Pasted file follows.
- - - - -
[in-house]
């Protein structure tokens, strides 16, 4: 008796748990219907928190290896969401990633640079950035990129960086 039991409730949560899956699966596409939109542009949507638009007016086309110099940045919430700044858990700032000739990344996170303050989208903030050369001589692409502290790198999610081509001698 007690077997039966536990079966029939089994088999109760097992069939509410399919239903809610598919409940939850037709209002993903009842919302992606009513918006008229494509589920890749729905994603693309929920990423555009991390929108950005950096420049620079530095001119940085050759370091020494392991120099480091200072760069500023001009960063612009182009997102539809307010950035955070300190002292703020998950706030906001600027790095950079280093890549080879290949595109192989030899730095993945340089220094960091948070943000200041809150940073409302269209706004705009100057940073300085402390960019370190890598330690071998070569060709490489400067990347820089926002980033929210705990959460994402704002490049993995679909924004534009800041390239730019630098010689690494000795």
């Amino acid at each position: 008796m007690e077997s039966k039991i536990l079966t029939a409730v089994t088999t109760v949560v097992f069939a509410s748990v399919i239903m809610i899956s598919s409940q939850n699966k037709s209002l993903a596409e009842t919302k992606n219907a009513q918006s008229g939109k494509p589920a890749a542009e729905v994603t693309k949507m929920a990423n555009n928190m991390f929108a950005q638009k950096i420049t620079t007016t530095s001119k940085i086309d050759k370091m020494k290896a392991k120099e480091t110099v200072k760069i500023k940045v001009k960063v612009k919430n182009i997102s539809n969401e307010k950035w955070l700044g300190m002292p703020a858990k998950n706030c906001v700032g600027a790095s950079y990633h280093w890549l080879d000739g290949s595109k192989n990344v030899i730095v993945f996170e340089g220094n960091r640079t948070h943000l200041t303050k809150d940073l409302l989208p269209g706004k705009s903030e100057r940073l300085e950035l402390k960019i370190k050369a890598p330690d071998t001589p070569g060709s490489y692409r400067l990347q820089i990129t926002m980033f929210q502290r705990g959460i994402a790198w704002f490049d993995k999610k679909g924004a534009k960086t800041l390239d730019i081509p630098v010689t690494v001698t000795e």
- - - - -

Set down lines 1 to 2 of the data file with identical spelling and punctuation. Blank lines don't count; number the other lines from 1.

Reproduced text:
[in-house]
């Protein structure tokens, strides 16, 4: 008796748990219907928190290896969401990633640079950035990129960086 039991409730949560899956699966596409939109542009949507638009007016086309110099940045919430700044858990700032000739990344996170303050989208903030050369001589692409502290790198999610081509001698 007690077997039966536990079966029939089994088999109760097992069939509410399919239903809610598919409940939850037709209002993903009842919302992606009513918006008229494509589920890749729905994603693309929920990423555009991390929108950005950096420049620079530095001119940085050759370091020494392991120099480091200072760069500023001009960063612009182009997102539809307010950035955070300190002292703020998950706030906001600027790095950079280093890549080879290949595109192989030899730095993945340089220094960091948070943000200041809150940073409302269209706004705009100057940073300085402390960019370190890598330690071998070569060709490489400067990347820089926002980033929210705990959460994402704002490049993995679909924004534009800041390239730019630098010689690494000795």